Residents of Alaska and Canada’s northern-most regions are no strangers to moose meat. In such climes, moose meat is eaten in the form of steaks, sausages, and even pizza topping. One moose dish, however, remains a rare delicacy: jellied moose nose. https://t.co/zQ2wY7tBmz
— Atlas Obscura (@atlasobscura) April 5, 2020
You’ve successfully hunted a moose. Congratulations! As you butcher it, make sure that you use every part of the animal, from the tail to the nose.
How do you eat a moose’s nose? Any good nose dish is stewed in its own natural juices and the jellied moose nose is no different. Atlas Obscura introduces us to this delicacy from Alaska and Canada:
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A moose’s nose contains both white meat (from the bulb of the nose) and dark meat (from around the bones). The fur must be removed prior to cooking, either by being singed off over an open fire, peeled off after the nose has been boiled, or simply skinning the nose. Chefs then slice the nose and simmer it with onions, garlic, and an array of other spices, which may include cinnamon, cloves, allspice, or mustard seeds. Meat from other parts of the moose’s head, such as the ears and lips, may be added to the mix. Once the concoction has cooled down, the cook lays the pieces of meat in a loaf pan, douses them with broth, and places the mixture in the refrigerator so the broth can solidify. The resulting jelly is served like a loaf of bread and eaten in slices.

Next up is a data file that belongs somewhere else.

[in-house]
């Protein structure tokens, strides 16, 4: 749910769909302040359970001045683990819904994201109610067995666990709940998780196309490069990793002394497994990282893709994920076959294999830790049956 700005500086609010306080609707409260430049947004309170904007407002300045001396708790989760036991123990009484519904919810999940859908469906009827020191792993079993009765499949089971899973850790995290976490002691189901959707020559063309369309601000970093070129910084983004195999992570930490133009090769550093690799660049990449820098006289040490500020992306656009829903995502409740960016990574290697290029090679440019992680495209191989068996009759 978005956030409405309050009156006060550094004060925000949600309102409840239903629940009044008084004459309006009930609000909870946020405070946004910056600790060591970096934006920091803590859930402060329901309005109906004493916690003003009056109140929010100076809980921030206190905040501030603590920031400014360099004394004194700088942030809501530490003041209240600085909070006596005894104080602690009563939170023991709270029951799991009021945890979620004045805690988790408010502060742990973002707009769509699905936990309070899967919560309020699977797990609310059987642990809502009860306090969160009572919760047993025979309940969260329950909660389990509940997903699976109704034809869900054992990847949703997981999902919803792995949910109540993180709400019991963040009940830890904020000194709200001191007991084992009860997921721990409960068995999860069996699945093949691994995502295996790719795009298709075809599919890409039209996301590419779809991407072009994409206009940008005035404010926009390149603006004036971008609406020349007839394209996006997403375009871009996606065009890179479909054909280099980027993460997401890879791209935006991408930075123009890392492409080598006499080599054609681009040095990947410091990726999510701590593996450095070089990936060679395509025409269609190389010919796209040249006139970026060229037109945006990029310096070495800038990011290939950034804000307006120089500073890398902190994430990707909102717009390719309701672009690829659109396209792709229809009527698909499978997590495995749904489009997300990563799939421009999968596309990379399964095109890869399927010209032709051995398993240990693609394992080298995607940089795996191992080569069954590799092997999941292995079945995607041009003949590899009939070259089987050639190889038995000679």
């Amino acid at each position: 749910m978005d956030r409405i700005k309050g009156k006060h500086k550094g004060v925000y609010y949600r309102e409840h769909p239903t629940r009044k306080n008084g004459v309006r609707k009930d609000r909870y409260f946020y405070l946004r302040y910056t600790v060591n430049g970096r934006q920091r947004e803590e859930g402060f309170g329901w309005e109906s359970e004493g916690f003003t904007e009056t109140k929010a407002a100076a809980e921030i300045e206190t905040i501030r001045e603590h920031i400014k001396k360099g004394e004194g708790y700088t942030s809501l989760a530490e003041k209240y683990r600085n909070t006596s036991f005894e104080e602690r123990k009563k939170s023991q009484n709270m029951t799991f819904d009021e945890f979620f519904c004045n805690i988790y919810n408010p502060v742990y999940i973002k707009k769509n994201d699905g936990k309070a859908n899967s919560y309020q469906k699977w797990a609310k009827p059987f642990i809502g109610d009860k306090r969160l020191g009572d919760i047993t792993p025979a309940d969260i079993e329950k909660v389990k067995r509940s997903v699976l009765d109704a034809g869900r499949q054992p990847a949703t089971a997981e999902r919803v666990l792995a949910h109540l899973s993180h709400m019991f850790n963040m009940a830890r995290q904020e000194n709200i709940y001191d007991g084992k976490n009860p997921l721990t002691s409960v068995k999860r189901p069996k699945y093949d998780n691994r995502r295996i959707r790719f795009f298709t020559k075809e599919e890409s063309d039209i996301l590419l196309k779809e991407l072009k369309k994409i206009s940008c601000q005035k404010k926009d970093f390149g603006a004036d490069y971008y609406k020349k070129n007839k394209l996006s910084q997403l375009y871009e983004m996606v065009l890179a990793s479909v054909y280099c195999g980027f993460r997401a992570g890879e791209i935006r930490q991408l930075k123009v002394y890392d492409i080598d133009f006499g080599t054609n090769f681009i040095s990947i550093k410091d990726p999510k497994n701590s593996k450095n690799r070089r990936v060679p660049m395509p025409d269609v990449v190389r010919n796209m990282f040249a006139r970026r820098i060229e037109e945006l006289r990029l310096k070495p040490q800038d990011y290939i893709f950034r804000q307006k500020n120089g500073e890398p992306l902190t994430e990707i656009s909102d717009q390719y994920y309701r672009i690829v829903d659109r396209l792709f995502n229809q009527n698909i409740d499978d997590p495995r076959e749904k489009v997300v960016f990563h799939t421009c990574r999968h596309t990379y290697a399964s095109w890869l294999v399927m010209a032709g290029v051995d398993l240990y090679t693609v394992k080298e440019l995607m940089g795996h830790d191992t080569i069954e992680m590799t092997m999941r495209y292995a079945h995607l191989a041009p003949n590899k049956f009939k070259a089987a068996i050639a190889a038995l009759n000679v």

That’s sounds delicious! If you are able to find and hunt moose in your area, then you can use this recipe to make your own jellied moose nose.